Can't imagine how to slow down? Here's one technique (from The Artist's Way at Work: Riding the Dragon, 12 Weeks to Creative Freedom). Assess the amount of "media pollution" in your life -- nonessential e-mail, talk radio, unimportant publications. A surprising amount of time probably goes to such things. For one week, eliminate all that extraneous noise and carve out quiet time for your own thoughts, ideas, and insights. (Driving without the car radio on, for example.) The peace and quiet will help you think through steps to reshape your life.

GET OUT! Next remedy: Leave the lair more often. Make yourself go out where you can make new friends and contacts. "It's likely that personal friendships have fallen away because of the pressures of the business and new child," says Martin Yates, author of several best-selling career guides. So have a girls' night out. If you don't click with old friends anymore, get closer to your peers through a professional association. "You'll be getting stimulation while also contributing to the business," Yates says. Make your husband do the same.

And one night a week, hire a babysitter, and take a mental vacation from the company together. Join a bowling league. Take dancing lessons. Learn something new. Do something physical that requires a different sort of concentration than you use at the computer every day. Have fun.

As for saving time, take an inventory of how you're spending it (a log, where you note your activities every half-hour for one day is a good idea). Do you complicate tasks unnecessarily? Talk with your husband about whether the way you spend your time fits your values. The child-rearing issue is a prime example. Do you want to be a full-time mom or a full-time entrepreneur right now? You'll probably have to make some adjustments in this area -- for your sake and your child's.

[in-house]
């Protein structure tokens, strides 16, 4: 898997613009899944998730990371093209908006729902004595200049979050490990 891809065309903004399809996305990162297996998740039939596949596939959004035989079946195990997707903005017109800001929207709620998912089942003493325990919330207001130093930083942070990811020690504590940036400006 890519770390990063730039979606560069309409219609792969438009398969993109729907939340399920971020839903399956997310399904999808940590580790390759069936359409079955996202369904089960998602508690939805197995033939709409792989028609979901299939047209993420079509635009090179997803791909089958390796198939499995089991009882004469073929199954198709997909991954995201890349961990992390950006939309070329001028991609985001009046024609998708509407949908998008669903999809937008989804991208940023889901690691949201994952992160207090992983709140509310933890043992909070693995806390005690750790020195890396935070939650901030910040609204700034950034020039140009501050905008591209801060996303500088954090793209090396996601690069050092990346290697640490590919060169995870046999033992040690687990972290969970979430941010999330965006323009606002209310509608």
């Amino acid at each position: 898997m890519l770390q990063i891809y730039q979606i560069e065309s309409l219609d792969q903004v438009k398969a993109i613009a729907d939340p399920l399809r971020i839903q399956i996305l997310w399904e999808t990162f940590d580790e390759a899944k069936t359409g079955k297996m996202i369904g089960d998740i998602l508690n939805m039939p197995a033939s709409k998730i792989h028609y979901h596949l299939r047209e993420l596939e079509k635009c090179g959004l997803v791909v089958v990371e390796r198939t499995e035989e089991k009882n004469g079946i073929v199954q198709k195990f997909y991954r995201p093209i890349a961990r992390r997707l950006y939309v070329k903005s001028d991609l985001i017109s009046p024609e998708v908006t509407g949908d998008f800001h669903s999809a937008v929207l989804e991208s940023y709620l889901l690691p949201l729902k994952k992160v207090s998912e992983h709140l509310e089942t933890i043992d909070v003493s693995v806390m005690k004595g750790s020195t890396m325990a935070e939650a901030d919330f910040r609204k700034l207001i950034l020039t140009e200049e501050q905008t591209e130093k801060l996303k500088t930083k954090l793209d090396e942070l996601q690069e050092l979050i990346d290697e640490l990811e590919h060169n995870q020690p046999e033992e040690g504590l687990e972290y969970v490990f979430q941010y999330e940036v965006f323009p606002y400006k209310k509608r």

You and your husband probably won't resolve the larger philosophical issues overnight. In the meantime, small quality-of-life improvements can give you some breathing room. Here are some tips to make yourself more efficient from Tim Hindle's The Essential Manager:

  • Make your office conducive to efficiency by keeping a clock visible and cleaning up the space at least once a day.

  • Think over your tasks daily. Do only what's urgent. If everything is urgent, redefine. Make sure your husband does this exercise as well.

  • Mentally prepare for each day -- with the phone off the hook. Take a few deep breaths. Think about what you have to do. Set aside some quiet time for medium- and longer-term planning, too.

  • Send your questions to

    Jill Hamburg Coplan has covered work, family, business, and finance for the past decade as a writer and editor for newspapers, magazines, and wire services. She left Working Woman magazine, where she was senior editor, when her first child was born and now works solo from a home office in Brooklyn, N.Y.